NEW YORK, NY — The Haitian community in the New York metro area has an abundance of entrepreneurs, professionals and artists. In this new year, we present 13 leading figures who are forging paths of success with vision and a sense of purpose.
After superstorm Sandy ravaged the Tri-State area, thousands of residents waited for the Long Island Power Authority (LIPA) to restore their power. So, on on Nov. 6, 2012, when Michaelle Solages became the first person of Haitian descent to be elected to the New York State Assembly, she didn’t have time to celebrate — her neighbors and soon-to-constituents were calling non-stop, in search of assistance and answers.
In 2011, Solages was instrumental to her brother Carrié Solages’ victorious campaign, in which he was elected county legislator in Nassau County and became the first Haitian elected to public office in Long Island. Solages had already become familiar with politics, having worked on local campaigns and served on numerous community organizations’ boards. Therefore, when redistricting yielded the new 22nd district for the county, Solages put her hat in the ring. The Hofstra University alumnus will be one of the most watched junior legislators in Albany, as a community’s hopes for better representation rests in her capacity to navigate first impressions and high expectations.
The beauty and cosmetics industry is constantly evolving. And for one entrepreneur, she is not only changing the face of the industry, but utilizing it as a platform to improve the quality of life of women in Haiti. Yve-car Momperousse’s beauty line Kreyol Essence, provides quality and diverse organic beauty products for hair, skin and body from Haiti that she can now share with clients in the US and around the world. Her signature product is Haitian castor oil, known more commonly in Haitian households as lwil maskreti.
In addition to running her own enterprise, Momperousse heads alumnae relations for Cornell University. She has been active in her community as co-founder of the National Haitian Student Alliance and Haitian Professionals of Philadelphia. Momperousse has also been a consultant for issues concerning non-profits, humanitarian organizations and top-tier universities. She was recently featured by the Haitian Embassy as a leading entrepreneur in their Discover Haiti series.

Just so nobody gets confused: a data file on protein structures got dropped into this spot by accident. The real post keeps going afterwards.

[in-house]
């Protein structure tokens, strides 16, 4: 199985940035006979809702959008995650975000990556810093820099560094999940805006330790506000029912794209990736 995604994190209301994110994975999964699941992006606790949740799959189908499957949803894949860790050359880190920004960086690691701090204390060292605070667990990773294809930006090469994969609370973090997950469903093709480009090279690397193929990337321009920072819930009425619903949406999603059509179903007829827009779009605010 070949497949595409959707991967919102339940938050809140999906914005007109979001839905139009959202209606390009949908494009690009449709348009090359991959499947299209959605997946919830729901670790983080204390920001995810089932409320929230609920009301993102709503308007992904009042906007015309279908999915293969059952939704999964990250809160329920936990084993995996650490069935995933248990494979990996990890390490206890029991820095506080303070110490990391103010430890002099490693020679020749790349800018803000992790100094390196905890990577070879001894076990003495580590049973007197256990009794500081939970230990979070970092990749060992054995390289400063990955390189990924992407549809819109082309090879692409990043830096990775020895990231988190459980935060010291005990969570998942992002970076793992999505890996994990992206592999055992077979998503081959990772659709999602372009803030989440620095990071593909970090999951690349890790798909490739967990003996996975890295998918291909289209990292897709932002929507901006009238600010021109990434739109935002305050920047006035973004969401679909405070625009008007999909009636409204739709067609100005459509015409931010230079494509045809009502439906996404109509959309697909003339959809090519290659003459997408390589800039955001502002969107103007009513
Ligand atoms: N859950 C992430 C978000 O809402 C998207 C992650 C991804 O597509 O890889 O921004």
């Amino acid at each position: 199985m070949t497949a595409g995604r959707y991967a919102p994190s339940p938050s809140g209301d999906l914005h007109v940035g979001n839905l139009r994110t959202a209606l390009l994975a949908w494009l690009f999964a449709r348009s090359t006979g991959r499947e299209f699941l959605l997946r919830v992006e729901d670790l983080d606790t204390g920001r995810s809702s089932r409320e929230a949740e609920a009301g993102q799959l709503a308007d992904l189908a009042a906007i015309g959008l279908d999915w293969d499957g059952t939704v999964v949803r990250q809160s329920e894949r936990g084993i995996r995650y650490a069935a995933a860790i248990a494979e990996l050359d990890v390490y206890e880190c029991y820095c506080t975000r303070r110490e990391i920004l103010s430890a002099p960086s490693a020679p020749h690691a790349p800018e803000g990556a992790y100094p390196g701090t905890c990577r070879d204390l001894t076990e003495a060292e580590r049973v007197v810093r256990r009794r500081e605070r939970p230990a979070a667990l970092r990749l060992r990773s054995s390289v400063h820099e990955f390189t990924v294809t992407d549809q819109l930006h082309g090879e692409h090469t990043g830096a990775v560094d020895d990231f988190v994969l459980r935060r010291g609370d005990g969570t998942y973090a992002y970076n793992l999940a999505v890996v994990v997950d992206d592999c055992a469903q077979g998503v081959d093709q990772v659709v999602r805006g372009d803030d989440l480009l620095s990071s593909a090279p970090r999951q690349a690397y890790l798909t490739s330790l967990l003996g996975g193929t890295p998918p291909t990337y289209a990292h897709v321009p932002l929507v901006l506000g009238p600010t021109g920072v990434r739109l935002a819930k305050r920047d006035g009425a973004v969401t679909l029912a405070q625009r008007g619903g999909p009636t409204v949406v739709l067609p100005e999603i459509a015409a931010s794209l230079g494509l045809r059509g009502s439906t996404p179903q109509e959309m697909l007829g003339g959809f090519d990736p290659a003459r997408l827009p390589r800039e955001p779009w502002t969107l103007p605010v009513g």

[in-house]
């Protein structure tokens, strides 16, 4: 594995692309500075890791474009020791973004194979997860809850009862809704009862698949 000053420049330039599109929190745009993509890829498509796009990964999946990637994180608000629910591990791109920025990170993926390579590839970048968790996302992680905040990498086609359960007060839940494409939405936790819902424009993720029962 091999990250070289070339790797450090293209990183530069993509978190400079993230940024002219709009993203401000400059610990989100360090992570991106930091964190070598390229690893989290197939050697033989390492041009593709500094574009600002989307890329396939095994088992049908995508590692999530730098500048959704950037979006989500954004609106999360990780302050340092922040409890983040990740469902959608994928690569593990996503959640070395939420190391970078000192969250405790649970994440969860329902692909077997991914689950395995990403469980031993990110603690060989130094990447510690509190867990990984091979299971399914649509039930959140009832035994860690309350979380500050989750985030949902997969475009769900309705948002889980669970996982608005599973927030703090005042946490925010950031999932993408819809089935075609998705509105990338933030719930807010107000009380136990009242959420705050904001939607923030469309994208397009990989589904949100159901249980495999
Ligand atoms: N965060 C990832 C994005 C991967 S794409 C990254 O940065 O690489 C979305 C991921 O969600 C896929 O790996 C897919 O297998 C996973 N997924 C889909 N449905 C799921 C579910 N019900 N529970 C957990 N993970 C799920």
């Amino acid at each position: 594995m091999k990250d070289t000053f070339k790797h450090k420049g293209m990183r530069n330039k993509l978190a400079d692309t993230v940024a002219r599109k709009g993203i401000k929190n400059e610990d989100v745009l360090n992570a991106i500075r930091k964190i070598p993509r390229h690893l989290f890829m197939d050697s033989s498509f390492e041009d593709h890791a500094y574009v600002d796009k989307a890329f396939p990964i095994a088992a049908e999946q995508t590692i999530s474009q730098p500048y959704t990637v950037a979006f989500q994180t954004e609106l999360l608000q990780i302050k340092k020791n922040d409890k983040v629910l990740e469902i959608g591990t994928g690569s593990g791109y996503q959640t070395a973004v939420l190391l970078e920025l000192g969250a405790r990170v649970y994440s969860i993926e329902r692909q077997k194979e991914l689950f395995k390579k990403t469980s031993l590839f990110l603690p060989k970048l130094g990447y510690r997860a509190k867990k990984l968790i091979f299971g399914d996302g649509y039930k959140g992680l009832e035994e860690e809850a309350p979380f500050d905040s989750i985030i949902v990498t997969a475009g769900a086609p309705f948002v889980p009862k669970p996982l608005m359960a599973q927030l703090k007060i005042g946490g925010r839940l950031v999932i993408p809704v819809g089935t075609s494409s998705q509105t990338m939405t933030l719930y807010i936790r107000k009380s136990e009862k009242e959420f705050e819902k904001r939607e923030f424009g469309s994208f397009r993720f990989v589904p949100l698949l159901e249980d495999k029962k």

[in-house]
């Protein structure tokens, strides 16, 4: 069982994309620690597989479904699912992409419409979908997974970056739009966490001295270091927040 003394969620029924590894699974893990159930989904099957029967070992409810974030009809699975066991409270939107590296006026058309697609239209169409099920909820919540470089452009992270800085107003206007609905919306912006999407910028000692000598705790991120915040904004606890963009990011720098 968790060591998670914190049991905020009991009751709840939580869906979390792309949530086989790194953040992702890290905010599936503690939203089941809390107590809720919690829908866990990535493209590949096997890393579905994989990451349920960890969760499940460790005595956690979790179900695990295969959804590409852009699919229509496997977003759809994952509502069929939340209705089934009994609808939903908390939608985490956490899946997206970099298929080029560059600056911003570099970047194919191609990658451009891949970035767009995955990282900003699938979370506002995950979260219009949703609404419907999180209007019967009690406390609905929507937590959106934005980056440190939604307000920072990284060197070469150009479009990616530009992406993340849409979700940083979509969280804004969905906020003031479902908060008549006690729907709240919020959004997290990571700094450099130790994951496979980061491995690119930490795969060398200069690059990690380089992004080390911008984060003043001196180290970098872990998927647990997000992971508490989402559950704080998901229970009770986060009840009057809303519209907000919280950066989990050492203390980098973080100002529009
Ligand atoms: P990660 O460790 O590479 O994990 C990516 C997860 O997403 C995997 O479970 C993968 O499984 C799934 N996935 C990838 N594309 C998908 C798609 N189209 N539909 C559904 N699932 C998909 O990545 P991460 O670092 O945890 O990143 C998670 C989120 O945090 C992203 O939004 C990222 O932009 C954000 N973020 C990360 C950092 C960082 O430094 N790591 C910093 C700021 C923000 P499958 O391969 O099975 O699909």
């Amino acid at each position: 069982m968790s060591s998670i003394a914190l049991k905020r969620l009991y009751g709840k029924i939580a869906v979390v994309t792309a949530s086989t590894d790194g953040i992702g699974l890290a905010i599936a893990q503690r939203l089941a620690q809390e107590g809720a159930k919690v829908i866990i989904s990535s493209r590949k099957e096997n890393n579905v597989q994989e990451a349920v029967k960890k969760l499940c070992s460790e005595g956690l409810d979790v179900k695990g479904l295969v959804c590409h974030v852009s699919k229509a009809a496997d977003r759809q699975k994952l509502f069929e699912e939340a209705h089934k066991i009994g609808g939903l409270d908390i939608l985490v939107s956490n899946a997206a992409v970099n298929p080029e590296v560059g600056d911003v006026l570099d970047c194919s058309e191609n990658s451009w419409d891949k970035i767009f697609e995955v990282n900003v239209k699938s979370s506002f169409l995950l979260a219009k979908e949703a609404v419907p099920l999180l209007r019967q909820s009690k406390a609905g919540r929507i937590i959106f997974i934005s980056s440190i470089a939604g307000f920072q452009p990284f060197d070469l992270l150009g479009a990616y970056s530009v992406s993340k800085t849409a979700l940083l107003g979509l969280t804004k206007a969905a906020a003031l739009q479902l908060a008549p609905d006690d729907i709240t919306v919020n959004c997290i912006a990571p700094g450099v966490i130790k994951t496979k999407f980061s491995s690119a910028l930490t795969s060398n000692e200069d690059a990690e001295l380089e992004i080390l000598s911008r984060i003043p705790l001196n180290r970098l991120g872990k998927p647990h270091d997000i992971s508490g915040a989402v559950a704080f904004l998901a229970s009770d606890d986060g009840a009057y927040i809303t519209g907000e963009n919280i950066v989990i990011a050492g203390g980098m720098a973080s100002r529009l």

Among high-profile court cases in the country, the Casey Anthony and Travyon Martin cases have sparked national outrage, and Midwin Charles has been a leading voice in national media, providing her expertise to help analyze these cases. She is also the founder of boutique law firm Midwin Charles and Associates, in New York.
Charles, an experienced litigator who’s handled complex cases, has been a legal analyst and frequent contributor to CNN, HLN and WBLS. The American University alumnus has carved a prominent niche for herself, contributing to the national debate as a respected talking head on signature legal cases and hot topics.
“This is not a Haitian thing but a New York thing and we’re not going to stop, this is only the beginning…” Rosemonde Pierre-Louis said at a rally outside HOT 97 studios, back in 2010. The issue at hand was an outrageously disrespectful comment by a dj of a popular Hip-Hop radio program. The Haitian community, which had successfully fought against many stigma logged at it’s identity, mobilized a massive protest against the station, and got them to punish the dj. Pierre-Louis was at the forefront of this effort; and has remained active in civic and political circles, advocating on behalf of her community.
The attorney turned politician, is the first woman of Haitian decent to serve as Deputy Manhattan Borough President. She is passionately working to reshape and redefine the position. Pierre-Louis is also a co-founder and chair of the board for the prominent professionals’ group, The Haitian Roundtable. The organization is committed to professionals’ development, civic engagement and charitable activities in Haiti.
Vladimir Calixte a.k.a. “Haitian V”
With more than 100,000 hits on his YouTube channel, Vladimir Calixte also known as “Haitian V”, created a comedic Kreyol-speaking character. He’s become a YouTube sensation with his entertaining skits and memorable characters.
Calixte’s YouTube success helped land him a role on the CBS cop drama Blue Bloods, last year. The Brooklyn native is currently in production for a movie based on Haitian V. Calixte’s road to success will be forged as he creates new platforms for striving Haitian actors to land leading roles in television.
After the 2010 earthquake, Dina Simon, a daughter of Haiti, was seeking ways to help rebuild her homeland. In support of the resurgence of tourism and investments in Haiti, Simon founded My Haiti Travels, a boutique concierge firm that coordinates high-quality travel services to Haiti, for leisure and business. Simon wanted to promote patronage of local businesses, resort establishments and restaurants.
Simon and her team are currently launching their first annual Impact Week Haiti, a signature expedition to Port-au-Prince, Haiti scheduled for Jan. 17-21. The premiere expedition targets multi-cultural travelers seeking to enjoy Haiti’s historic attractions and culture, while it provides an opportunity for service to the local community (in the spirit of Martin Luther King Jr. Service Day here in the US).